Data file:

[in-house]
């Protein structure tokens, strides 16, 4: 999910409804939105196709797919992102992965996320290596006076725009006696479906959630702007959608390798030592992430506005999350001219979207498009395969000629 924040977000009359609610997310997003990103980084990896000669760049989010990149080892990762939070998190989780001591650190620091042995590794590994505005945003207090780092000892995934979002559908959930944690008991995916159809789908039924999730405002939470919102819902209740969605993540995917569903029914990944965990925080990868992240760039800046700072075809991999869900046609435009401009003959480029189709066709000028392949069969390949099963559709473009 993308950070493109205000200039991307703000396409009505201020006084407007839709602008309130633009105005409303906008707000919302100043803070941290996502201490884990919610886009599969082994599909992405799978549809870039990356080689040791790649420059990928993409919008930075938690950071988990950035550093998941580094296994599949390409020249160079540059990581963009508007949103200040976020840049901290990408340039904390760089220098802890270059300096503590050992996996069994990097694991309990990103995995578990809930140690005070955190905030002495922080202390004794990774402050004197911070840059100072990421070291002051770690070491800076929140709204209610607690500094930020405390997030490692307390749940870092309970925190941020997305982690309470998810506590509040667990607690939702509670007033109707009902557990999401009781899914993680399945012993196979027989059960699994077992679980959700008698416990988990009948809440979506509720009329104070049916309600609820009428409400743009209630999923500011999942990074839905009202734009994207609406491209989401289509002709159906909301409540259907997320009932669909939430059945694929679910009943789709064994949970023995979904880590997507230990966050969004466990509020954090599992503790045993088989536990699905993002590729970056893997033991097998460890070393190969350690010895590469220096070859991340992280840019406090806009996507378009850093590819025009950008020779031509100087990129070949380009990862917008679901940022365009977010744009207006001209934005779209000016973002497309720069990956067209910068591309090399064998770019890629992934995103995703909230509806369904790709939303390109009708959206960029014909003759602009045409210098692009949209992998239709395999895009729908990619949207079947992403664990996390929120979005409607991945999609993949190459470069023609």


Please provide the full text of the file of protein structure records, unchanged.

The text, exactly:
[in-house]
């Protein structure tokens, strides 16, 4: 999910409804939105196709797919992102992965996320290596006076725009006696479906959630702007959608390798030592992430506005999350001219979207498009395969000629 924040977000009359609610997310997003990103980084990896000669760049989010990149080892990762939070998190989780001591650190620091042995590794590994505005945003207090780092000892995934979002559908959930944690008991995916159809789908039924999730405002939470919102819902209740969605993540995917569903029914990944965990925080990868992240760039800046700072075809991999869900046609435009401009003959480029189709066709000028392949069969390949099963559709473009 993308950070493109205000200039991307703000396409009505201020006084407007839709602008309130633009105005409303906008707000919302100043803070941290996502201490884990919610886009599969082994599909992405799978549809870039990356080689040791790649420059990928993409919008930075938690950071988990950035550093998941580094296994599949390409020249160079540059990581963009508007949103200040976020840049901290990408340039904390760089220098802890270059300096503590050992996996069994990097694991309990990103995995578990809930140690005070955190905030002495922080202390004794990774402050004197911070840059100072990421070291002051770690070491800076929140709204209610607690500094930020405390997030490692307390749940870092309970925190941020997305982690309470998810506590509040667990607690939702509670007033109707009902557990999401009781899914993680399945012993196979027989059960699994077992679980959700008698416990988990009948809440979506509720009329104070049916309600609820009428409400743009209630999923500011999942990074839905009202734009994207609406491209989401289509002709159906909301409540259907997320009932669909939430059945694929679910009943789709064994949970023995979904880590997507230990966050969004466990509020954090599992503790045993088989536990699905993002590729970056893997033991097998460890070393190969350690010895590469220096070859991340992280840019406090806009996507378009850093590819025009950008020779031509100087990129070949380009990862917008679901940022365009977010744009207006001209934005779209000016973002497309720069990956067209910068591309090399064998770019890629992934995103995703909230509806369904790709939303390109009708959206960029014909003759602009045409210098692009949209992998239709395999895009729908990619949207079947992403664990996390929120979005409607991945999609993949190459470069023609």